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DREAMer stranded in Mexico after confusion at port

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EL PASO  — A  mistake that left a deferred action beneficiary unable to re-enter the United States for weeks is being cited by immigration attorneys both as an example of confusion over certain laws and as a warning to those with a sensitive immigration status.

On Aug. 12, Josue Alberto Rodriguez, 24, who received legal permission six months ago to remain in the U.S. through the Deferred Action for Childhood Arrivals initiative, was driving to the West Texas border town of Presidio to pick up his sister and her family. When he realized he was approaching a port of entry into Mexico, Rodriguez — who is not allowed to travel outside the U.S. — tried to turn around.

“I saw the checkpoint and there was a [U.S. Customs and Border Protection] officer signaling for me to go to the left,” he said. “That takes you to a parking lot. There is no way to turn around unless you are on the Mexican side.”

Construction at the bridge was ongoing, and detours narrowed southbound traffic to one lane. CBP agents directed Rodriguez to take that lane, which ended in a parking lot on the Mexican side. Rodriguez was subsequently forced to stay in Mexico until Thursday.

The deferred action initiative grants certain undocumented immigrants a two-year reprieve from deportation proceedings and a work permit if they meet certain guidelines. But they cannot travel outside the country.

Roger Maier, a CBP spokesman, said the agency is always watchful for people who inadvertently cross into Mexico. He declined to comment on Rodriguez’s specific case, however.

“CBP does not generally comment on specific encounters with members of the traveling public. CBP officers do help people turn around when it is brought to their attention that the traveler is inadvertently leaving the country,” he said in an email. “Some port locations have areas where people can make a U-turn and return north without crossing the border and CBP officers often assist people making that request by providing direction, stopping traffic temporarily and so forth when the layout of the facility allows.”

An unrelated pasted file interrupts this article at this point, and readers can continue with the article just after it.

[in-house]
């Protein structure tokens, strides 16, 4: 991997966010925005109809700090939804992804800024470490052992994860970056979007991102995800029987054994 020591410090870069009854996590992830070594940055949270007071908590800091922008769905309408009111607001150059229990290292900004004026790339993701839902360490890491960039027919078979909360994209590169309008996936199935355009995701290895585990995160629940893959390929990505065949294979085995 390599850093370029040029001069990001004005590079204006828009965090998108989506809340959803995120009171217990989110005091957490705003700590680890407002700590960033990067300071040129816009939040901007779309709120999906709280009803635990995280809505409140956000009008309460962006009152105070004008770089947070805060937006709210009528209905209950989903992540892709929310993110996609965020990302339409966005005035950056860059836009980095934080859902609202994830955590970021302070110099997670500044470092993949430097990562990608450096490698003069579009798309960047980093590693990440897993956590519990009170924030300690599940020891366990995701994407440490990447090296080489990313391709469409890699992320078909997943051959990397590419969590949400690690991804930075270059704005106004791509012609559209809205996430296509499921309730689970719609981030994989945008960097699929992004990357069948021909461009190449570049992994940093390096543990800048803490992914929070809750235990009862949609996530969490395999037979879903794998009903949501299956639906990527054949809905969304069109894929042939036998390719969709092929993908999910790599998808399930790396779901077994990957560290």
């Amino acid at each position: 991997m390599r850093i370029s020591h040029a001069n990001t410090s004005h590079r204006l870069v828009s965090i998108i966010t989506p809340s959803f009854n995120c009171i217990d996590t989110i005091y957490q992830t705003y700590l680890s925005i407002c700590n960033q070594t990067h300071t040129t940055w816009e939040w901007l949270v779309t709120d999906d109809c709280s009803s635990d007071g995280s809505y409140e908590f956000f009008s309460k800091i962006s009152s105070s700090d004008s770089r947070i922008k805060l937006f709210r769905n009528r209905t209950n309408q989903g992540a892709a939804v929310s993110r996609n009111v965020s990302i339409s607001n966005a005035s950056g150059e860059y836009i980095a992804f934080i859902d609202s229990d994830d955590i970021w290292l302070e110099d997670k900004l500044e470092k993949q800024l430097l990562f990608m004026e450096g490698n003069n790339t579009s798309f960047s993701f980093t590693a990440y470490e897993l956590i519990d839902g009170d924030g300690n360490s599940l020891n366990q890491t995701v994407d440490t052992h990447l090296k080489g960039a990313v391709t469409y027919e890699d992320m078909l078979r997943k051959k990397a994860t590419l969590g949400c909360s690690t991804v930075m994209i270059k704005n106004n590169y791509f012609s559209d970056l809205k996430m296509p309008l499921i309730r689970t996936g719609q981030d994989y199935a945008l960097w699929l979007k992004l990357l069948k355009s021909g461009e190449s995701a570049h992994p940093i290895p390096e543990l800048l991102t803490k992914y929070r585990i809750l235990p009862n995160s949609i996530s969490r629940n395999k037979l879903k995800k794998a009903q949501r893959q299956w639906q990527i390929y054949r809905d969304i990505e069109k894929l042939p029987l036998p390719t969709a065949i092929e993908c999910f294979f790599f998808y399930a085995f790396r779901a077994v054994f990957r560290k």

Attorney Carlos Spector, whom Rodriguez’s sister, Lydia Cervantes, contacted earlier this week, said CBP conceded that agents made a mistake in directing Rodriguez into Mexico. He added that Rodriguez was told repeatedly by CBP officials that they could not help him, leading to his weeks-long stay in Mexico. He was told to make multiple visits with officials in ports of entry at Presidio and El Paso, as well as the U.S. consulate in Ciudad Juárez. At one point he said a U.S. official at the consulate told him that he “deported himself.”

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Earlier this week, Spector was able to facilitate Rodriguez's re-entry into the U.S. after CBP released him to U.S. Immigration and Citizenship Services to apply for deferred action, which he already has.